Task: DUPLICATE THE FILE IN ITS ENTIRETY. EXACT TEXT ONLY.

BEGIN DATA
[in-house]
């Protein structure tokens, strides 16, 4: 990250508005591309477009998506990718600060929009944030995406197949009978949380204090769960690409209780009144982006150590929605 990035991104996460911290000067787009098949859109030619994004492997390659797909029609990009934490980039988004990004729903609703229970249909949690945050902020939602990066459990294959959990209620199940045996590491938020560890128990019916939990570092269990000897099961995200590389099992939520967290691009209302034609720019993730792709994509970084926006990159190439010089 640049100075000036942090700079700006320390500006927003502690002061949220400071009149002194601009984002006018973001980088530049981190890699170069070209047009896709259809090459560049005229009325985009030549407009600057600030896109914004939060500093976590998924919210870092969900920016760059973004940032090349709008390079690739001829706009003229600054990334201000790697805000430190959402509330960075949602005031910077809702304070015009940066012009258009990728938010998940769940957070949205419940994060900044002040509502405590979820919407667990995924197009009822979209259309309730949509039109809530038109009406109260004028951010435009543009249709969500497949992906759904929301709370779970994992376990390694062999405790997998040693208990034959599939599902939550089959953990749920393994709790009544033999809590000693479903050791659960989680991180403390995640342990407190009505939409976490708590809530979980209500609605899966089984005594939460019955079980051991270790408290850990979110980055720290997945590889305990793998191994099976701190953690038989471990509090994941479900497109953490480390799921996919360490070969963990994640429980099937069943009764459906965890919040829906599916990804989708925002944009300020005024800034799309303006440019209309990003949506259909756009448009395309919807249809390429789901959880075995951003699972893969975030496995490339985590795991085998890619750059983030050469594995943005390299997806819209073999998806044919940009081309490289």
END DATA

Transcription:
[in-house]
């Protein structure tokens, strides 16, 4: 990250508005591309477009998506990718600060929009944030995406197949009978949380204090769960690409209780009144982006150590929605 990035991104996460911290000067787009098949859109030619994004492997390659797909029609990009934490980039988004990004729903609703229970249909949690945050902020939602990066459990294959959990209620199940045996590491938020560890128990019916939990570092269990000897099961995200590389099992939520967290691009209302034609720019993730792709994509970084926006990159190439010089 640049100075000036942090700079700006320390500006927003502690002061949220400071009149002194601009984002006018973001980088530049981190890699170069070209047009896709259809090459560049005229009325985009030549407009600057600030896109914004939060500093976590998924919210870092969900920016760059973004940032090349709008390079690739001829706009003229600054990334201000790697805000430190959402509330960075949602005031910077809702304070015009940066012009258009990728938010998940769940957070949205419940994060900044002040509502405590979820919407667990995924197009009822979209259309309730949509039109809530038109009406109260004028951010435009543009249709969500497949992906759904929301709370779970994992376990390694062999405790997998040693208990034959599939599902939550089959953990749920393994709790009544033999809590000693479903050791659960989680991180403390995640342990407190009505939409976490708590809530979980209500609605899966089984005594939460019955079980051991270790408290850990979110980055720290997945590889305990793998191994099976701190953690038989471990509090994941479900497109953490480390799921996919360490070969963990994640429980099937069943009764459906965890919040829906599916990804989708925002944009300020005024800034799309303006440019209309990003949506259909756009448009395309919807249809390429789901959880075995951003699972893969975030496995490339985590795991085998890619750059983030050469594995943005390299997806819209073999998806044919940009081309490289």